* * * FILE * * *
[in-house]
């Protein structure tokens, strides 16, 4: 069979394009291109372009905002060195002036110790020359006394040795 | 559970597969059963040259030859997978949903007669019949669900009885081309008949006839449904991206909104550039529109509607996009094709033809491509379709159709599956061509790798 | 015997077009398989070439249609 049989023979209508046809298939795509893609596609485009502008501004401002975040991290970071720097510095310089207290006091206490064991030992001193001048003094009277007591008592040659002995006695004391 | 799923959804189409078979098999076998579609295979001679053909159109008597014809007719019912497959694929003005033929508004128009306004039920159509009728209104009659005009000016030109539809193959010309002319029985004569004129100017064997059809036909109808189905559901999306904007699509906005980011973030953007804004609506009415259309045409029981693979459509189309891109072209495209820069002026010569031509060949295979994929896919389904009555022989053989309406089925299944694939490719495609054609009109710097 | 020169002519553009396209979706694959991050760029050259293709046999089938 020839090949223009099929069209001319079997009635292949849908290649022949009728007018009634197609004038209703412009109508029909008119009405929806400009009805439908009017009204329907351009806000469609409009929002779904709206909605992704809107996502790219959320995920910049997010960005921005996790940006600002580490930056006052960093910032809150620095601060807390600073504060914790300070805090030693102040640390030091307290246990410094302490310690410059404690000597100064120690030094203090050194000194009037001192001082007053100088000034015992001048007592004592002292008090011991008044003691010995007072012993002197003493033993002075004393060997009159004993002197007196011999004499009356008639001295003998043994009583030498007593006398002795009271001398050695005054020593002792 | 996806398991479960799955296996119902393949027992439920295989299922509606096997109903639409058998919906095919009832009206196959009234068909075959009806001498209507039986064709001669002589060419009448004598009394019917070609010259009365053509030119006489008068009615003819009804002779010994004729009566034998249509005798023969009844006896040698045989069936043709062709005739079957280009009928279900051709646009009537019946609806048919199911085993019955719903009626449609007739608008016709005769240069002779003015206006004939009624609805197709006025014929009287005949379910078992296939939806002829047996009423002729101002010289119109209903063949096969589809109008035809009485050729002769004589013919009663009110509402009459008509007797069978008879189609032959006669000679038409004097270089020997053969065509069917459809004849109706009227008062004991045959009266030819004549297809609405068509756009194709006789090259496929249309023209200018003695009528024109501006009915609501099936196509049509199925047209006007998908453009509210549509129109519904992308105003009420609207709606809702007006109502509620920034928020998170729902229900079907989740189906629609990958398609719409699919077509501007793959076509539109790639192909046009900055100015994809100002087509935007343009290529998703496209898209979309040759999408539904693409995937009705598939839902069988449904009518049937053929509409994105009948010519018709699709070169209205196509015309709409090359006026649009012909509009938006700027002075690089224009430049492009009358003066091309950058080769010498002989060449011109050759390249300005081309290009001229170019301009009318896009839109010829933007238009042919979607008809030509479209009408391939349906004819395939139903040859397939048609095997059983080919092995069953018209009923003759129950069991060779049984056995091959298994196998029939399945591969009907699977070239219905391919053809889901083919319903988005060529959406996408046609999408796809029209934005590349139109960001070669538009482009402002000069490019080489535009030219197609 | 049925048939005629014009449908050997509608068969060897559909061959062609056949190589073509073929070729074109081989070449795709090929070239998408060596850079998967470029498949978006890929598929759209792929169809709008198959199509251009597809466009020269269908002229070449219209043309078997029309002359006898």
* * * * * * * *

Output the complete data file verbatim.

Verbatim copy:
[in-house]
């Protein structure tokens, strides 16, 4: 069979394009291109372009905002060195002036110790020359006394040795 | 559970597969059963040259030859997978949903007669019949669900009885081309008949006839449904991206909104550039529109509607996009094709033809491509379709159709599956061509790798 | 015997077009398989070439249609 049989023979209508046809298939795509893609596609485009502008501004401002975040991290970071720097510095310089207290006091206490064991030992001193001048003094009277007591008592040659002995006695004391 | 799923959804189409078979098999076998579609295979001679053909159109008597014809007719019912497959694929003005033929508004128009306004039920159509009728209104009659005009000016030109539809193959010309002319029985004569004129100017064997059809036909109808189905559901999306904007699509906005980011973030953007804004609506009415259309045409029981693979459509189309891109072209495209820069002026010569031509060949295979994929896919389904009555022989053989309406089925299944694939490719495609054609009109710097 | 020169002519553009396209979706694959991050760029050259293709046999089938 020839090949223009099929069209001319079997009635292949849908290649022949009728007018009634197609004038209703412009109508029909008119009405929806400009009805439908009017009204329907351009806000469609409009929002779904709206909605992704809107996502790219959320995920910049997010960005921005996790940006600002580490930056006052960093910032809150620095601060807390600073504060914790300070805090030693102040640390030091307290246990410094302490310690410059404690000597100064120690030094203090050194000194009037001192001082007053100088000034015992001048007592004592002292008090011991008044003691010995007072012993002197003493033993002075004393060997009159004993002197007196011999004499009356008639001295003998043994009583030498007593006398002795009271001398050695005054020593002792 | 996806398991479960799955296996119902393949027992439920295989299922509606096997109903639409058998919906095919009832009206196959009234068909075959009806001498209507039986064709001669002589060419009448004598009394019917070609010259009365053509030119006489008068009615003819009804002779010994004729009566034998249509005798023969009844006896040698045989069936043709062709005739079957280009009928279900051709646009009537019946609806048919199911085993019955719903009626449609007739608008016709005769240069002779003015206006004939009624609805197709006025014929009287005949379910078992296939939806002829047996009423002729101002010289119109209903063949096969589809109008035809009485050729002769004589013919009663009110509402009459008509007797069978008879189609032959006669000679038409004097270089020997053969065509069917459809004849109706009227008062004991045959009266030819004549297809609405068509756009194709006789090259496929249309023209200018003695009528024109501006009915609501099936196509049509199925047209006007998908453009509210549509129109519904992308105003009420609207709606809702007006109502509620920034928020998170729902229900079907989740189906629609990958398609719409699919077509501007793959076509539109790639192909046009900055100015994809100002087509935007343009290529998703496209898209979309040759999408539904693409995937009705598939839902069988449904009518049937053929509409994105009948010519018709699709070169209205196509015309709409090359006026649009012909509009938006700027002075690089224009430049492009009358003066091309950058080769010498002989060449011109050759390249300005081309290009001229170019301009009318896009839109010829933007238009042919979607008809030509479209009408391939349906004819395939139903040859397939048609095997059983080919092995069953018209009923003759129950069991060779049984056995091959298994196998029939399945591969009907699977070239219905391919053809889901083919319903988005060529959406996408046609999408796809029209934005590349139109960001070669538009482009402002000069490019080489535009030219197609 | 049925048939005629014009449908050997509608068969060897559909061959062609056949190589073509073929070729074109081989070449795709090929070239998408060596850079998967470029498949978006890929598929759209792929169809709008198959199509251009597809466009020269269908002229070449219209043309078997029309002359006898």